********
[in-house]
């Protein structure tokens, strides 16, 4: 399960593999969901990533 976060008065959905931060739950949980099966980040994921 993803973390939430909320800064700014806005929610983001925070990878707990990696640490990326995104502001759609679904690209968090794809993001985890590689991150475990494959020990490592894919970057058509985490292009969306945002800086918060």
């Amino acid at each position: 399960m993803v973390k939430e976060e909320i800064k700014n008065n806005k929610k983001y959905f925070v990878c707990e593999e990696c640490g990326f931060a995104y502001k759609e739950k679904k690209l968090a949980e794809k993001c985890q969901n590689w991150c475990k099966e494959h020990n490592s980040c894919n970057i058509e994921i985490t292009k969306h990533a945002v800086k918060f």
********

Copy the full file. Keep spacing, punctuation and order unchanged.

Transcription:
[in-house]
């Protein structure tokens, strides 16, 4: 399960593999969901990533 976060008065959905931060739950949980099966980040994921 993803973390939430909320800064700014806005929610983001925070990878707990990696640490990326995104502001759609679904690209968090794809993001985890590689991150475990494959020990490592894919970057058509985490292009969306945002800086918060």
């Amino acid at each position: 399960m993803v973390k939430e976060e909320i800064k700014n008065n806005k929610k983001y959905f925070v990878c707990e593999e990696c640490g990326f931060a995104y502001k759609e739950k679904k690209l968090a949980e794809k993001c985890q969901n590689w991150c475990k099966e494959h020990n490592s980040c894919n970057i058509e994921i985490t292009k969306h990533a945002v800086k918060f």